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Meet the future faces of restaurant franchising

Six franchisees under the age of 40 offer a glimpse at what’s to come.

Restaurant franchising isn’t just an option for older, second-career entrepreneurs. Increasingly, franchising is becoming younger and more diverse, helping to evolve the model beyond its traditional roots.

NRN spoke with a diverse group of restaurant franchisees under the age of 40 about their careers and ambitions, and discussed why more restaurants should encourage young, female and diverse business owners to start franchising.

The path from delivery driver to Domino’s franchisee in 12 years

Kimberly-Black-Dominos.jpegAbout three years into working as a delivery driver for Domino’s, Kimberly Black discovered that she could be successful at running a restaurant, and not just deliver pizzas for one. She soon began her journey to owning her first Domino’s store in Feb. 2021 in Aurora, Colo., after moving up the ranks from driver to general manager to supervisor and then taking franchising classes and buying a store of her own at the age of 32.

“Around the time I was pregnant with my second child, I decided that I did not want to work for anybody anymore, and I wanted to be my own boss,” Black said.

The driver-to-franchisee pipeline is a common path for Domino’s employees. Black said that Domino’s really wants its drivers to stay in the company and eventually build their own business, and the possibilities of doing so are “ingrained in us.”

Around the time Black figured out this was the right path for her, she began saving up money and working on her credit score. Part of the reason Black stuck around in the Domino’s organization, she said, was because it was not financially impossible for a first-time franchisee to save up to purchase a store, especially compared with other restaurants in the industry. There are also benefits to being a former driver and now running a store.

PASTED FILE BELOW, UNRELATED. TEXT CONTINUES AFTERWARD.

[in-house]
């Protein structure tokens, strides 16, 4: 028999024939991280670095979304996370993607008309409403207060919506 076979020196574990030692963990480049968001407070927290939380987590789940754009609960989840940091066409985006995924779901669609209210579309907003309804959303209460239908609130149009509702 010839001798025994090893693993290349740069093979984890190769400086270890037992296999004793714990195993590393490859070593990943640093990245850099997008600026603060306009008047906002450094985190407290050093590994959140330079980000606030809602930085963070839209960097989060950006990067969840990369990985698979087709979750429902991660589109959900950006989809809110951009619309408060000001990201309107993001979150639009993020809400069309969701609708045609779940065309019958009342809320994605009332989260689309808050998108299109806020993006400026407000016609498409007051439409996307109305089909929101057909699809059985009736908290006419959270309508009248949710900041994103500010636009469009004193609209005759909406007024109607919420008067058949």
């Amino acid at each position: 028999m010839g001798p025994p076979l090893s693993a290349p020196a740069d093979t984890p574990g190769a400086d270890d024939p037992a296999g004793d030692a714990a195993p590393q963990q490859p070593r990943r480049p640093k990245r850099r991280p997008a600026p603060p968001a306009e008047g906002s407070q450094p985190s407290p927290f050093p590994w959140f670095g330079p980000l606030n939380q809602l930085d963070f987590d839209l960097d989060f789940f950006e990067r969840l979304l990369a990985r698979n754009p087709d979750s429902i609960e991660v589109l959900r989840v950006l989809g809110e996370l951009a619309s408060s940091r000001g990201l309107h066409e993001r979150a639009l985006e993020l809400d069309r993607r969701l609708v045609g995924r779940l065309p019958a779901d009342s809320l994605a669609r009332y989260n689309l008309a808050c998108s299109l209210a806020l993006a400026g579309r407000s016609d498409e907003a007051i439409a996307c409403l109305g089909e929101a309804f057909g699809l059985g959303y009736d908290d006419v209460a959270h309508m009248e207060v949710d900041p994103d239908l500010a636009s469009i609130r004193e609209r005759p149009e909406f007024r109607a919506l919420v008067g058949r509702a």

“I've done every position, so I know what my drivers go through,” she said. “All of my people know that I started where they are. … They know I understand the stressors that they go through, and it makes it easier for them to stick around. That’s why I don't have a high turnover rate. Without them, I wouldn’t have a business.” 

Black admits that there are not too many female franchisees out there, and she even sees this gender ratio discrepancy at the store level, where only one-third of her employees are women, including herself. She would love for Domino’s or other companies to start franchising programs geared toward women and younger people to get them interested in the business.

Moving forward, Black hopes to open 25-30 stores, likely outside of the Colorado area, where there is not much whitespace to work with.

How a 24-year-old became a Jimmy John’s franchisee superstar

Maxwell-Fulton-headshot.jpegWhile franchisees in their 20s are not unheard of in the restaurant industry, seven-unit Jimmy John’s franchisee Maxwell Fulton knows that purchasing his first restaurants at the age of 24 is an unusual story. Fulton has been in the restaurant industry since he was a teenager, working his way up from GM positions at Taco Bell to starting out in corporate positions with Domino’s and Burger King. He purchased seven restaurants in the Baltimore area in 2022 with the goal of expanding the Jimmy John’s brand throughout the region.  

“I've always had people wanting to put capital behind me when they saw me moving up in the business, and it just naturally came together,” Fulton said. “Something I excelled at with Domino's was maximizing the delivery staffing to maximize sales. … Jimmy John's stood out by doing in-house delivery compared to using the third-party platforms.”